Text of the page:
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Ask Paul: How can I start over after my ex gambled away everything?

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Dear Paul,

I'm a 40-year-old single mum to three school-aged kids, and I'm renting and currently unemployed. 

I have $300,000 to make something of. I want to put about $150,000 towards a property we can call home and really want to invest $100,000 or so into something that could potentially bring some income.

ask paul clitheroe gambling affairs single mum unemployed

I'm open to starting a business or any recommendations you may offer. 

It is a fresh start from scratch for my kids after we lost absolutely everything due to their dad's secret affairs and gambling our whole life away.

We are now on our own with no belongings other than the clothes on our backs and money I will receive from a settled compensation. 

I want to do what's best for our future with some guidance please. - Ru

Ru, I know there is a whole lot of pain and distress that has led you to where you are now. I am so sad to hear about what you and your kids have been through, but delighted you have a fresh start with a good sum of money.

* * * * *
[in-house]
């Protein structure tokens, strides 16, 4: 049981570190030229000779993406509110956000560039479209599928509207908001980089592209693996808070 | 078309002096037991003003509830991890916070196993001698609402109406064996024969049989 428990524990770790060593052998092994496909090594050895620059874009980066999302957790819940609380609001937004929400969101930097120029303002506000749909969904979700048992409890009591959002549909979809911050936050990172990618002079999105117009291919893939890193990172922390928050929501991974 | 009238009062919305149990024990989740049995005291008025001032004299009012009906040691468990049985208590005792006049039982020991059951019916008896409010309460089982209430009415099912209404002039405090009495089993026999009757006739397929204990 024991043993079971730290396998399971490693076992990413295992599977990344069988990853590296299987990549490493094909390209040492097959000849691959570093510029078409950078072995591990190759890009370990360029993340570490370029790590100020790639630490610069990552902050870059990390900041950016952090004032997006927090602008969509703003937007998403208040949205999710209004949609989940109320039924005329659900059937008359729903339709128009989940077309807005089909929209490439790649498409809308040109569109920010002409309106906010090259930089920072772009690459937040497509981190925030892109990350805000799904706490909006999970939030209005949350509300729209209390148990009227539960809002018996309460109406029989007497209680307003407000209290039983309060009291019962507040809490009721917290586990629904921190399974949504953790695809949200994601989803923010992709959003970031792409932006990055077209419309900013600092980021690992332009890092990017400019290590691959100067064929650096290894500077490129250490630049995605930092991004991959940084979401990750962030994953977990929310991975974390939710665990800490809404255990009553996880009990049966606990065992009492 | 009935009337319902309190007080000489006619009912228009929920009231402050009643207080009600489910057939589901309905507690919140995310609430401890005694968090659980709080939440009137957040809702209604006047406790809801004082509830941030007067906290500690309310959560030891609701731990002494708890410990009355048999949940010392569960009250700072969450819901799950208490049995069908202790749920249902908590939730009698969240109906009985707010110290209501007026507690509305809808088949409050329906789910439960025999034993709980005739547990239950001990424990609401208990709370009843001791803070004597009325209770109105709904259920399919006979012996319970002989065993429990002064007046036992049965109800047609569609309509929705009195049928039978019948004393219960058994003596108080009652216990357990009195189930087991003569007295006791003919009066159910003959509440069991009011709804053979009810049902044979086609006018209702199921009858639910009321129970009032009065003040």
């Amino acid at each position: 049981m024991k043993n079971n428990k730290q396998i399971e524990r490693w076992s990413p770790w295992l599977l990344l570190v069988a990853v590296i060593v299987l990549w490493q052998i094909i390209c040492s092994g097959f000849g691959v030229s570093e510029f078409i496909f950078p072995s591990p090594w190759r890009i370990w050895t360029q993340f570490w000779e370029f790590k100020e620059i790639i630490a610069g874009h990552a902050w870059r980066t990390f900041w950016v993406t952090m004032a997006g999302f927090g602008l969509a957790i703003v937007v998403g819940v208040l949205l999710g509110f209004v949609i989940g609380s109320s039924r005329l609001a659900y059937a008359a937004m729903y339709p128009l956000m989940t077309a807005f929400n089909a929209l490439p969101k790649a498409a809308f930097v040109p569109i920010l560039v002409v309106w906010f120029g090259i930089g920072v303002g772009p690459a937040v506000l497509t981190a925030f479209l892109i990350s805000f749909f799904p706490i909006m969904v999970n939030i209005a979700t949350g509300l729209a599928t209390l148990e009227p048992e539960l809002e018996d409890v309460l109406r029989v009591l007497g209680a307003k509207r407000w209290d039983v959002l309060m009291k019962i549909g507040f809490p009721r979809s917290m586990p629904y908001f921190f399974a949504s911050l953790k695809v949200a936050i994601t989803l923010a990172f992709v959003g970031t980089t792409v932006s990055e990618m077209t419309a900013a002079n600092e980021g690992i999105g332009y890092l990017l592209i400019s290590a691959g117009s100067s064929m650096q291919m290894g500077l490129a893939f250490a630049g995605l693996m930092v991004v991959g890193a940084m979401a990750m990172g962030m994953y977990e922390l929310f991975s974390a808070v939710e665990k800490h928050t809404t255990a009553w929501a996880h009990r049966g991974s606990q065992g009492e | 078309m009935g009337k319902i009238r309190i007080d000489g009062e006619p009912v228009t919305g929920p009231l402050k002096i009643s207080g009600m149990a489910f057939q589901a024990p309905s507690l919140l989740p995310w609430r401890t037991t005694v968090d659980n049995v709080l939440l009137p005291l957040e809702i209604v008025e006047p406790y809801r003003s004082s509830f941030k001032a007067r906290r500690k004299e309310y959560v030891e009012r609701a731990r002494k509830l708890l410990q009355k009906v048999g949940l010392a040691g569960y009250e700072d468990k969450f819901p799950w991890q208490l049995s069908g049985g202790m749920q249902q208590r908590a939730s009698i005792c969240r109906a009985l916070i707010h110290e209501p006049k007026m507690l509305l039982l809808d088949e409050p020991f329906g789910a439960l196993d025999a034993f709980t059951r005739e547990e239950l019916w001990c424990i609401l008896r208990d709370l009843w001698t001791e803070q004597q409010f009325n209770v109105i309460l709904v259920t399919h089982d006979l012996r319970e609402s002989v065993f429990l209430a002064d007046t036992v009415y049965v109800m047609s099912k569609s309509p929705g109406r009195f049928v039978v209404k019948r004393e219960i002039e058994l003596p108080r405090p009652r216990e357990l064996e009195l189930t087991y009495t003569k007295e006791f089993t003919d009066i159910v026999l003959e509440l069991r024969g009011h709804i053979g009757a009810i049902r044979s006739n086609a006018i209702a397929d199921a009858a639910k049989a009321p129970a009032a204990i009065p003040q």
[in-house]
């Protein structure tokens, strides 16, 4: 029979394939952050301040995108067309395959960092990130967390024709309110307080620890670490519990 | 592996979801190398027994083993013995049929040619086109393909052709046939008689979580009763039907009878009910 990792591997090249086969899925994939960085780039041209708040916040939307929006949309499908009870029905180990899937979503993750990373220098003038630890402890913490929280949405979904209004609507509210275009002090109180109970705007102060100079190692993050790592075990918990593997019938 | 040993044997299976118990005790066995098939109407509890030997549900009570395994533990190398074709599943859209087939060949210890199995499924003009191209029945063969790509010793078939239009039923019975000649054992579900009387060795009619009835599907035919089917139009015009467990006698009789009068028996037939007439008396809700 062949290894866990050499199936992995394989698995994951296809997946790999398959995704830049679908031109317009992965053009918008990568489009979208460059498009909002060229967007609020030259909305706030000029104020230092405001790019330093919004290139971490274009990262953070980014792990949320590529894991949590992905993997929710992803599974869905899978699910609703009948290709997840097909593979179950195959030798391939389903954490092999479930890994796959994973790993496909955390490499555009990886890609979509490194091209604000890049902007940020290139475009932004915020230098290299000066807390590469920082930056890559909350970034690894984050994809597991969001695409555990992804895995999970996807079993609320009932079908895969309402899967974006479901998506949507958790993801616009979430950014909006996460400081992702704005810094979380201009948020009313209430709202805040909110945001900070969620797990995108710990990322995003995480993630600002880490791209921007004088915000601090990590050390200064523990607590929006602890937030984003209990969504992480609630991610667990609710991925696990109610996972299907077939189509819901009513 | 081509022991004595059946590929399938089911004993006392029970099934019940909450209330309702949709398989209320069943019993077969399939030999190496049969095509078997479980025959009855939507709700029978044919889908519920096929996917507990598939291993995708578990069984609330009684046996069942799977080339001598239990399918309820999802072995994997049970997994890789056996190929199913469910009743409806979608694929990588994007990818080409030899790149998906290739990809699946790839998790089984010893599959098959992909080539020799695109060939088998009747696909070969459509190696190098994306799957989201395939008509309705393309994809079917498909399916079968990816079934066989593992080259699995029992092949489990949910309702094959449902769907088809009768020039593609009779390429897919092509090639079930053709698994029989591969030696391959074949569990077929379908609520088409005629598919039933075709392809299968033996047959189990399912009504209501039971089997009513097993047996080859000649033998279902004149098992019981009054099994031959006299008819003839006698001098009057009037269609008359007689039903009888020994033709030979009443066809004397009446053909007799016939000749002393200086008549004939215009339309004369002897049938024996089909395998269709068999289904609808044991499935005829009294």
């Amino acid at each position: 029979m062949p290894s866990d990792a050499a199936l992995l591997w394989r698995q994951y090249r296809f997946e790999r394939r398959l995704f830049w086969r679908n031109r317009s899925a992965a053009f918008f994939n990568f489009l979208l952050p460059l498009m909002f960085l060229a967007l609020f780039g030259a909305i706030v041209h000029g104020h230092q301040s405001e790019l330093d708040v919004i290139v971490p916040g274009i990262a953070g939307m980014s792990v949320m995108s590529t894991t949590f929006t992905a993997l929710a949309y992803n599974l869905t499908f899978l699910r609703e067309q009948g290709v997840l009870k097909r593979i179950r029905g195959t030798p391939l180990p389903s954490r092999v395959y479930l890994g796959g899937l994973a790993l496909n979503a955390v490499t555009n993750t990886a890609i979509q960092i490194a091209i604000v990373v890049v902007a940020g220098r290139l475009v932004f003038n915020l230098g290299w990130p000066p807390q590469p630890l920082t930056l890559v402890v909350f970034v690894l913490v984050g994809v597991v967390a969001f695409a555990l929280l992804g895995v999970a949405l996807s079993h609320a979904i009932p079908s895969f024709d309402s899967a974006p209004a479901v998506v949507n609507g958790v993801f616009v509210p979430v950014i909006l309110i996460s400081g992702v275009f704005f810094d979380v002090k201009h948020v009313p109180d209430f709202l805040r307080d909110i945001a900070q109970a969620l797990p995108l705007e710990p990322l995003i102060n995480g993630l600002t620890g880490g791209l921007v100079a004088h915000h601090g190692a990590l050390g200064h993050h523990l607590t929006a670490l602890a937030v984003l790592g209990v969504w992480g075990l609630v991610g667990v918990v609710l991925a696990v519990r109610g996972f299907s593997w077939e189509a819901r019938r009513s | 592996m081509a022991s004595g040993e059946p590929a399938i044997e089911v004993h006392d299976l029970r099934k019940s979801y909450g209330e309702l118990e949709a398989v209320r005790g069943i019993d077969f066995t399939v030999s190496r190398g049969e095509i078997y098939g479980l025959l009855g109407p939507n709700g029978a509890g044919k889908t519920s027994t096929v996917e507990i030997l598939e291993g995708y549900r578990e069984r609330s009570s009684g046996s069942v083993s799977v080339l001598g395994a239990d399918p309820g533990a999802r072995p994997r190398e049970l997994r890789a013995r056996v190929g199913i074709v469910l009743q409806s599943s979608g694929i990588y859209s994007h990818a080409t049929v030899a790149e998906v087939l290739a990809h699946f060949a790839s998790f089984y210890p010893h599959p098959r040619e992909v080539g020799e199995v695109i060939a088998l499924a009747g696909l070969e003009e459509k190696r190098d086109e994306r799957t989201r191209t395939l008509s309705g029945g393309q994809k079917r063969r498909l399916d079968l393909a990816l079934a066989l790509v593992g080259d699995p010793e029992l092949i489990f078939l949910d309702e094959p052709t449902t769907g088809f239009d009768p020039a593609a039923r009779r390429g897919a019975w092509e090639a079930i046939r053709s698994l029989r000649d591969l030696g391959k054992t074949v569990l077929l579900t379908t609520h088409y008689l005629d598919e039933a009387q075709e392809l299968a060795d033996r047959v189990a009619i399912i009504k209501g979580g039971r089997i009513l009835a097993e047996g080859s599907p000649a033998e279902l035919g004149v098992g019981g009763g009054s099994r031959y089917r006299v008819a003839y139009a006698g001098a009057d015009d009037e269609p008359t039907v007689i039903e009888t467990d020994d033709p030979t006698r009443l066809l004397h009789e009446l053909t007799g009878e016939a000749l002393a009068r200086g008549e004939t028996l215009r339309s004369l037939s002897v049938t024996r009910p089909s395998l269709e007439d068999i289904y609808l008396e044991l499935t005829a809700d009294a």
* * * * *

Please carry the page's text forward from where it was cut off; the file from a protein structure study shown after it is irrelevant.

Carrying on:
I love the idea of you using some of the funds towards a property. In fact, I would not be against you using a large proportion of the funds to allow you to own a home. Where I am instantly cautious is you starting a business.

I have absolutely no problem with people starting businesses - these are the backbone of our entire economy and can be a real wealth builder. In my own case, starting my business IPAC back in 1983 was the most critical step in creating financial security for me and my family.

But many businesses fail, and I have no idea of your business experience.

Naturally, if that has been an important part of your past and you have the skills, time and knowledge, then go for it. But if this is more of a "nice idea" I strongly encourage caution. Losing around half of your compensation is not what you or I want to see happening.

So where I am with you is to secure a home, preferably in a growth location where you and your kids can live full lives. Then if you have strong business skills, a business is a good idea. If not, I would much prefer you to seek employment, possibly in an area where you have a strong interest. Working for someone else is a fantastic way to test your skills in a business environment.

But, above all, good on you for getting through this very difficult stage and starting to plan your new life.

My very best wishes to you and your kids.

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Paul Clitheroe AM is a respected financial adviser and Money's founder and editorial adviser. He is chair of the Australian Government Financial Literacy Board, and author of several personal finance books. Click here to email Paul your money question. Unfortunately Paul cannot respond to questions posted in the comments section.
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